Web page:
They’re scared. Beyond scared.

1) That their right of choice is being taken away, along with the birth control being taken out of their insurance policies. One made a valid comment:  “Isn’t that the insurance company’s job to do? Decide what they cover and what they don’t? Why should government have a say in the insurance company’s business? Aren’t the Republicans saying they’re going to stay out of private businesses?”

2) What if birth control they have to pay full price for fails? How can they afford to have a baby and continue college. Are the Republicans saying they should become nuns until they marry? Granted, that would be nice. But as anybody who’s ever been to college knows, that ain’t gonna happen. Especially if it’s so difficult for many of the college grads to get “real” jobs — so many, even with high grade points and a resume full of philanthropic, social, and even work credentials — are bartending, making $10/hour at tanning parlors and Enterprise Rental Car in their management training positions? And what about those who are forced to go back to grad school when they can’t find a job in hopes that a post-grad degree will give them a better chance at employment.

3) If Obamacare is repealed — not revised, but repealed — where will they get insurance? With pre-existing conditions, they’ll immediately be dropped from their current policies and not be accepted for a replacement.  So many college kids are on anti-anxiety meds because of the pressure to graduate in exactly four years. Or have been hurt playing in collegiate athletics or intramural sports. What if they need surgery? End up with a serious condition? They’ll be, as one girl this morning said, “Shit outta luck.”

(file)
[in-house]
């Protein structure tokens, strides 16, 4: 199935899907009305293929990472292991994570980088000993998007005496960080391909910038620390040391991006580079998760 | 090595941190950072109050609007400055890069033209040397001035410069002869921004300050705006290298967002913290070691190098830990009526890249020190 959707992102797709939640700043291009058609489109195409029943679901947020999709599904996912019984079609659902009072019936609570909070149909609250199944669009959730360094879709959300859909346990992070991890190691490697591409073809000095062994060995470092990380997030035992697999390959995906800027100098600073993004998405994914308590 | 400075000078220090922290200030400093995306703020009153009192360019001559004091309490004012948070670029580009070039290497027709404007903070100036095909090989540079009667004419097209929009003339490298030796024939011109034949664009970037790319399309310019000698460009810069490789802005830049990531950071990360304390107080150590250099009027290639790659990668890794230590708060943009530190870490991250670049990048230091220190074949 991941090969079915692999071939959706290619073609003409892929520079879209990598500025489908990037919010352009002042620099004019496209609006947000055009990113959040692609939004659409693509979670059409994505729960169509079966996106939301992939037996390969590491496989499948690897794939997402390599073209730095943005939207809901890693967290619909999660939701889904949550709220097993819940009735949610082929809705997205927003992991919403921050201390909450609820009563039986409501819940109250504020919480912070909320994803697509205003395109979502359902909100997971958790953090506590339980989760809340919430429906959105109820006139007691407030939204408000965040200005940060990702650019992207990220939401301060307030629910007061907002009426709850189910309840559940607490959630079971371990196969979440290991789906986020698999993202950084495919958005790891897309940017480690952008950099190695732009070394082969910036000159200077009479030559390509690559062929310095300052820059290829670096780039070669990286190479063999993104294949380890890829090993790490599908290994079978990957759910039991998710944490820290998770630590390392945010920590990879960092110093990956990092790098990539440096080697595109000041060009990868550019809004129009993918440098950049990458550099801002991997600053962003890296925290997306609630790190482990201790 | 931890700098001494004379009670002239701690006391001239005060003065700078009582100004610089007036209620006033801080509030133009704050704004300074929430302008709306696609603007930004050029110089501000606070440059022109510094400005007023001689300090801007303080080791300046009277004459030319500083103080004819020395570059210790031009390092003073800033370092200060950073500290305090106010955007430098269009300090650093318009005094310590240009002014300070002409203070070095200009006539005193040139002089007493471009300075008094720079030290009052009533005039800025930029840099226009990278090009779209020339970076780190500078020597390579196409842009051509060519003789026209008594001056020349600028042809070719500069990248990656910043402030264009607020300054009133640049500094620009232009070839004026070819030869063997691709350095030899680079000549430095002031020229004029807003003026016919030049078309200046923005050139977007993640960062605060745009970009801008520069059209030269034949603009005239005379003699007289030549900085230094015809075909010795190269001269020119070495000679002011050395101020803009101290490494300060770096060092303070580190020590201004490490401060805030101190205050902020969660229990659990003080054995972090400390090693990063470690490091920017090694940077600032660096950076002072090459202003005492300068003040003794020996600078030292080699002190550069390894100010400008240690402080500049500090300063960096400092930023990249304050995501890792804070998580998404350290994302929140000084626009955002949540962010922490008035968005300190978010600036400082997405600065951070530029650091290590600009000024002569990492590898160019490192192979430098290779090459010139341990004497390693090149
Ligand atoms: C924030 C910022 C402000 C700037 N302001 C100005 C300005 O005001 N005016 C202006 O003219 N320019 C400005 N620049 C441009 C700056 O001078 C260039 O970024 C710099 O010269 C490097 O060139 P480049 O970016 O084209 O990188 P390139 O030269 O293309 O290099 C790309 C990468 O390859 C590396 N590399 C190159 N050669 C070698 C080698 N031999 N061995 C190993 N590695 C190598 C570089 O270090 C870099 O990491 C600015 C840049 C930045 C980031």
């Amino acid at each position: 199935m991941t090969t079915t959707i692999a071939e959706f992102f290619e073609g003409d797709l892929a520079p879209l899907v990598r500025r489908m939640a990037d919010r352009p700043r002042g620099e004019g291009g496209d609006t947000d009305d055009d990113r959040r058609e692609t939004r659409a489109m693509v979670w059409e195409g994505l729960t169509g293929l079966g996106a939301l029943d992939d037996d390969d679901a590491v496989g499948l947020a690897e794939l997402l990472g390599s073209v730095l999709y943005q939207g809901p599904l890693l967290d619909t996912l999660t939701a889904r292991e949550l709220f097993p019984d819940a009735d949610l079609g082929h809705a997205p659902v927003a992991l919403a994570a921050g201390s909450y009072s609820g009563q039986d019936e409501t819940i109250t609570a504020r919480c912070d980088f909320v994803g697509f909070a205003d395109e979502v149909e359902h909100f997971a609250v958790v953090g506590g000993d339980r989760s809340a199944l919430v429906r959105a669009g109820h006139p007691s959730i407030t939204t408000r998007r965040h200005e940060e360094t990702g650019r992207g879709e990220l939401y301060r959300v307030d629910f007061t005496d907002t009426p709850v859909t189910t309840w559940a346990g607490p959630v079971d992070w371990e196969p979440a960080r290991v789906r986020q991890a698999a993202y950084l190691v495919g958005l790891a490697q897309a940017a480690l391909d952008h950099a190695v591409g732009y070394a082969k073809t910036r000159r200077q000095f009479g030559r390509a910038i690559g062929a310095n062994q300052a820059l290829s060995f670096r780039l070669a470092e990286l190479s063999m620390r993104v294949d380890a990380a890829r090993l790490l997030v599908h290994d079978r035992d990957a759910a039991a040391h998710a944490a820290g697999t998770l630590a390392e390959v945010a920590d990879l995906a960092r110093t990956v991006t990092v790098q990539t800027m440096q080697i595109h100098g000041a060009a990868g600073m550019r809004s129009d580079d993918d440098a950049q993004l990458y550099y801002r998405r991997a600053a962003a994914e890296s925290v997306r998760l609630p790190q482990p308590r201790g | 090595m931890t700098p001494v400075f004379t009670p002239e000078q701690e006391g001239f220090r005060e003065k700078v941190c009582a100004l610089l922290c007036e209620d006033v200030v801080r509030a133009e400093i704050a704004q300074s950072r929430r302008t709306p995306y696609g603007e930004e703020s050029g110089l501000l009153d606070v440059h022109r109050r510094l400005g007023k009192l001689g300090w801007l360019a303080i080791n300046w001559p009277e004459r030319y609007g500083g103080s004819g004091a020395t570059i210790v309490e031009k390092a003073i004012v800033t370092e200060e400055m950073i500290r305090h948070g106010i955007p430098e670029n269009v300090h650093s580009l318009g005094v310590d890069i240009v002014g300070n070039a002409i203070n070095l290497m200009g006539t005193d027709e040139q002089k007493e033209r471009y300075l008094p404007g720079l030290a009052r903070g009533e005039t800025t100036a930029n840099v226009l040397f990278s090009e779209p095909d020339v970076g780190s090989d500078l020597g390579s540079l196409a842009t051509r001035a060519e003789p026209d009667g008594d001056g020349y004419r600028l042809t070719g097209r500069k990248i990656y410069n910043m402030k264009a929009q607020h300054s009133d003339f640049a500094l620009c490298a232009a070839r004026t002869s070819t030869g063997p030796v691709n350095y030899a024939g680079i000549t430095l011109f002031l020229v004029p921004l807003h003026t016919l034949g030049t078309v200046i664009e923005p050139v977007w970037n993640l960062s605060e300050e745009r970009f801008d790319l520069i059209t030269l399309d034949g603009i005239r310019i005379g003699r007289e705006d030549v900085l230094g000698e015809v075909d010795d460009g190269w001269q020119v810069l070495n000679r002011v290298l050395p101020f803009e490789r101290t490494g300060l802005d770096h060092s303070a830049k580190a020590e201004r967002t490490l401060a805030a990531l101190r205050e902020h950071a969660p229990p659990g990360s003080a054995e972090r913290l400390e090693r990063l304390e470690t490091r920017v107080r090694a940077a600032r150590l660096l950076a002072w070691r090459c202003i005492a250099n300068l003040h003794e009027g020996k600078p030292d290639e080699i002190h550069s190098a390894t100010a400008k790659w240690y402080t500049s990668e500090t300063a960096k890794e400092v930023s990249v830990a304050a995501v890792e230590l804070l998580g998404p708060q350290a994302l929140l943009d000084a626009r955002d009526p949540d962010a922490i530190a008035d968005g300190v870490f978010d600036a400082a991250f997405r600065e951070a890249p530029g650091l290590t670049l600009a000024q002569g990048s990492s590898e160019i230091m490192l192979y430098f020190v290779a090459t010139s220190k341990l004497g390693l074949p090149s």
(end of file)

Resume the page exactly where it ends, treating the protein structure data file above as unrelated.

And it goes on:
4) If Medicare is put on a voucher system, and as their parents age the voucher gets smaller as their needs grow larger, they’re worried about how they’ll take care of their parents as soon as they finish med schools or their PhD programs instead of 10-30 years from now.

5) If Pell Grants are scrapped, how will some of them go to college. Ryan’s comment about “work three jobs” is so unrealistic. These kids are expected to graduate in exactly 4 years because of the high cost of today’s college education. Three jobs? They’re expected to carry 15 hours a semester, be involved in activities that set their resume apart from the other thousands of job-hunters their age in the workplace scrambling for the few jobs that are available, and most of them are already working at least one part-time job. There is NO time for two more jobs.  The suicide rate for college kids is a well-kept secret, but it’s not pretty. I’ve been through a couple of suicide watches and a suicide attempt, and have been on a campus when a guy celebrated marching in his college graduation and immediately went to the top of a campus hotel and jumped. Still wearing his cap and gown. Because there were no prospects, and after years of high-expectations, he didn’t know what to do when there were none.

My kids are scared. I don’t like it when my kids are scared. I pound into their heads that they’re wonderful. That any company would be lucky to have them. That nothing should be allowed to get in the way of their dreams. Now, they’re coming to me asking what to do if the Republican platform contains everything they’re pushing and they get elected. I have no answers for them.